Inasmuch as I understand evolution, at least that of the graptolites that I work with, they generally don’t seem to show the kind of gradual evolution that Peter Sheldon (1987) painstakingly demonstrated for the Builth trilobites. Most graptolite taxa tend to, well, just appear in any individual section, as more or less distinct entities, the spirit of punctuated equilibrium presumably hovering somewhere nearby. Evolution always, dammit, seems to have happened somewhere else. Presumably a taxon arises somewhere out there, generally as a small isolated population pace Ernst Mayr. Then, some time later, it breaks out of its geographic confines to spread around the world. It may spread quickly, like wildfire, or more slowly, or stepwise, and part of that spread will have been modulated by climatic or oceanographic conditions, and the way these changed with time. The taxon flourishes for a while, and then, outcompeted by its successors or wrongfooted by some environmental change, it dies out, but isolated relict populations may hang on for a while here and there before finally succumbing—though perhaps one or two of these may give rise to successor species which might in turn spread over a good part of the world.

As biostratigraphers, we mainly, I think, see the arrival of our key taxa into sections (sampling, at best, a few square metres of seafloor, if that, and recalling the strictures of Messrs Signor & Lipps), and we also see its local demise. These are our tie-lines, for practical purposes. We normally don’t chance upon the birthplace of a new taxon: I can recall only one half-way decent candidate of this phenomenon in the graptolitic successions I’ve looked at. And we don’t normally find the relict late populations; hence the flurry of excitement a few years ago over the Wrangel Island mammoths, which we now know were grazing that tiny portion of steppe while the Pyramids were being built. A more pronounced example of diachronous extinction was of course mooted by Sir Arthur Conan Doyle in his Lost World, an example of entirely ridiculous proportions, until, that is, one remembers the coelacanth.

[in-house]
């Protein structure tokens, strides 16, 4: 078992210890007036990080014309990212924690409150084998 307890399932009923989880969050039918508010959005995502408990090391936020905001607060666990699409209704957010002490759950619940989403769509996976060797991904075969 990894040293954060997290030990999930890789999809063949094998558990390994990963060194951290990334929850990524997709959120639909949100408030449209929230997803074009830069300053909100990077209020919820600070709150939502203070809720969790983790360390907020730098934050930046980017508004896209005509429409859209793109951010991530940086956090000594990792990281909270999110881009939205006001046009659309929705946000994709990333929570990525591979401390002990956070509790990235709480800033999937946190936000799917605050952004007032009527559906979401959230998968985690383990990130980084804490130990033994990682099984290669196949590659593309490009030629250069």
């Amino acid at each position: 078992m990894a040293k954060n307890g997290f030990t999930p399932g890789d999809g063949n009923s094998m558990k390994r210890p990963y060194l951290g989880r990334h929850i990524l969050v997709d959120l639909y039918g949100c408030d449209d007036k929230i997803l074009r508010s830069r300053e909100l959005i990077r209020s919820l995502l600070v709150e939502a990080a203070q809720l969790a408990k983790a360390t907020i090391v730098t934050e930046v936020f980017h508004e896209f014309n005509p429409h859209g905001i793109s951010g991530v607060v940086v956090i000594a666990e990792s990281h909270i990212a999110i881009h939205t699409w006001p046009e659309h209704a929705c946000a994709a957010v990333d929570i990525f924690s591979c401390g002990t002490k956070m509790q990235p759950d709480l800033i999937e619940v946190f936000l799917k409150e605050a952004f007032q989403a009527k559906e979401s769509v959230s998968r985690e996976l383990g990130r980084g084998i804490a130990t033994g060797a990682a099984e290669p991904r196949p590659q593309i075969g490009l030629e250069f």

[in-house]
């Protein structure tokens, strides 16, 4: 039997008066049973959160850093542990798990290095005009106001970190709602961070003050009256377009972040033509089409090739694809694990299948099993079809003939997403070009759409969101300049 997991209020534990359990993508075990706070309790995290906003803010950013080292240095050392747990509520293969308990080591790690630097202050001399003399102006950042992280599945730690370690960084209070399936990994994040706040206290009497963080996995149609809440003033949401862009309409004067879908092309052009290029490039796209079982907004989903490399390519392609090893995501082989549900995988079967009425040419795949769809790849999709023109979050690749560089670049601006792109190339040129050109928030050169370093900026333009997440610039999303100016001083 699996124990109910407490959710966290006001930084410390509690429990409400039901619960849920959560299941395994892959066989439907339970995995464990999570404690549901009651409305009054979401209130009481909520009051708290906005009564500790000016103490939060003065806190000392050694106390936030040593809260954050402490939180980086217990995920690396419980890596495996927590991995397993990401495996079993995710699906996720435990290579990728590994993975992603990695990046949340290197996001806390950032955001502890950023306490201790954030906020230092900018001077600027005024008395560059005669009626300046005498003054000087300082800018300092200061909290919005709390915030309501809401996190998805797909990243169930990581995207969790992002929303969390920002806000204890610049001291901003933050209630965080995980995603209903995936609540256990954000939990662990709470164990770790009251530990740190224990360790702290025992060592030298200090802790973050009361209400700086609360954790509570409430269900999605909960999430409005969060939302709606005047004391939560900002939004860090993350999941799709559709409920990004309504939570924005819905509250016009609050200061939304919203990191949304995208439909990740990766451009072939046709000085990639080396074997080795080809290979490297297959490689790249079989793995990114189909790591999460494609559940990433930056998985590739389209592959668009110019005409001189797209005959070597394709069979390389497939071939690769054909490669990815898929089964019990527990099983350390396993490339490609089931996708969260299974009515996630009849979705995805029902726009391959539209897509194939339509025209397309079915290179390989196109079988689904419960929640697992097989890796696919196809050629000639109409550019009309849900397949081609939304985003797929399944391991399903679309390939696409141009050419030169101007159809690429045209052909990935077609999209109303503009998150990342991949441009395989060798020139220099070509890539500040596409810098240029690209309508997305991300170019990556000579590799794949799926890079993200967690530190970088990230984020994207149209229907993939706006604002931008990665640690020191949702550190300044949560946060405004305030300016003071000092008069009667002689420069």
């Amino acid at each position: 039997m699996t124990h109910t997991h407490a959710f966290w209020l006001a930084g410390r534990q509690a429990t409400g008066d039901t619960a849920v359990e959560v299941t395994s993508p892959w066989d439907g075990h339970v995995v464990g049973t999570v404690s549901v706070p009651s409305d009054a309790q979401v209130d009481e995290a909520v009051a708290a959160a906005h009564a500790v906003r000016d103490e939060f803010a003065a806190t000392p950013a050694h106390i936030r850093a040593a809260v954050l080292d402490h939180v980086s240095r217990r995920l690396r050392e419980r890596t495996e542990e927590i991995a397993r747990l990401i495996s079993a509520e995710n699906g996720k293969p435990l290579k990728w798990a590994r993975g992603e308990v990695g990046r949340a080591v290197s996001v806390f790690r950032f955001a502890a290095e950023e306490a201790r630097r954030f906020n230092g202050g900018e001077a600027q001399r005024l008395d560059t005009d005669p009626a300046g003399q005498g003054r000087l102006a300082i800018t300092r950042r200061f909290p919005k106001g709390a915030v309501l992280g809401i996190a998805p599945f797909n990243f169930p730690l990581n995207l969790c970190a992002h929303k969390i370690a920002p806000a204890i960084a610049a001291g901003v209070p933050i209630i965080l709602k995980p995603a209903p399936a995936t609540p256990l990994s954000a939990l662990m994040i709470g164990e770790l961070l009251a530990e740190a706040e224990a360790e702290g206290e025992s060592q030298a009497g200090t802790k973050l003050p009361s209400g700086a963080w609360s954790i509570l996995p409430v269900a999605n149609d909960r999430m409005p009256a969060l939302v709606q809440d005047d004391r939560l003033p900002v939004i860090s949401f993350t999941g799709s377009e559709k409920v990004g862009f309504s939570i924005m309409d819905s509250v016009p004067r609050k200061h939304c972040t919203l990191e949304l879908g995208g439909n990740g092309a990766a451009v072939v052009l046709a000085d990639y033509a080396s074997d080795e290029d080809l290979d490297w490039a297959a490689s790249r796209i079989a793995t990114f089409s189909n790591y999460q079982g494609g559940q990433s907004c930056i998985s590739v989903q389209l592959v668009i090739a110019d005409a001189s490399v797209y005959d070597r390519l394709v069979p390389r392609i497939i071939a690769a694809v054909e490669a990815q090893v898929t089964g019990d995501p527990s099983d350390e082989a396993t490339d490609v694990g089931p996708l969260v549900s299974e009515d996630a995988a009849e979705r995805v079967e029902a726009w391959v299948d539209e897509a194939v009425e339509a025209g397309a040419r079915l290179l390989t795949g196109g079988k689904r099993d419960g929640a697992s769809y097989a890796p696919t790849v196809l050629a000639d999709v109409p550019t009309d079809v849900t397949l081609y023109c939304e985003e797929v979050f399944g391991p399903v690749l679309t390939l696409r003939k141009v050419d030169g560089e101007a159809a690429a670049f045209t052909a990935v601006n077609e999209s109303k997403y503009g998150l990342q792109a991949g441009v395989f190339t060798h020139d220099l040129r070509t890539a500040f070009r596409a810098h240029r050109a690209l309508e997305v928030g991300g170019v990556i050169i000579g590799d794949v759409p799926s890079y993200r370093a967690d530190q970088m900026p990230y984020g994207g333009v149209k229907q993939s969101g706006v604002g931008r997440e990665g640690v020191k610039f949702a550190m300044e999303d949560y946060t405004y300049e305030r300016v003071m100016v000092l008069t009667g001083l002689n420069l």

Even if we had wonderful geographical control, and locate birthplaces and final resting places of taxa, we would simply encounter a different type of uncertainty: where, in a continuous and continuously recorded lineage, does one draw a boundary between two successive taxa? Peter Sheldon’s Builth trilobites, in this situation and at this scale, don’t lend themselves easily to taxonomic pigeon-holing.

So, while to seek to correlate biostratigraphic tie-lines into unfossiliferous strata is a perfectly valid exercise, the attempt to formalize this into time-units based upon ideally compartmentalized taxa takes me, at least, into unfamiliar and potentially treacherous terrain, given the amoeba-like, fuzzy-edged geometries encompassed by taxa through space and time. At least a golden spike represents a single point of certainty, even if all correlation that follows is uncertain.

So in conclusion… and after something of a detour—where should we go? Of all the reasons quoted for retention of the dual time-scale, the most telling seem to me to be the familiarity and convenience of the time-rock terms for part of the geological community working today. Tomorrow, though, a generation on, stratigraphy will have moved on (think how far it has moved in the last quarter-century), and the eternal verities may have shifted a little also. Even today, we can operate effectively without using the time-rock terms, though at times we have to use unfamiliar language, and need to consider exactly what we want to express. The last point may not be altogether a Bad Thing.

I’m conscious of the growing importance of stratigraphy to much broader-based studies of how the Earth functions, and especially of climate change. These are pressing matters, for time is short and the water around us is quite literally rising. Time is part of the lingua franca of science as a whole while time-rock is not. A simplified—i.e. unified—time-scale should not, of course, be mandatory; it might be recommended, perhaps. Nevertheless, if widely applied in practice, it might just help the sciences talk to each other more easily. They certainly need to.


BROWN, R. J. & BRANNEY, M. J. 2004. Bypassing and diachronous deposition from density currents: Evidence from a giant regressive bedform in the Poris ignimbrite, Tenerife, Canary Islands. Geology, 32, 445–448.

SHELDON, P. R. 1987. Parallel gradualistic evolution of Ordovician trilobites. Nature, 330, 561–563.

Jan Zalasiewicz
Department of Geology, University of Leicester

Created by Alan R.T. Spencer on the 2006-01-15. (Version 2.0)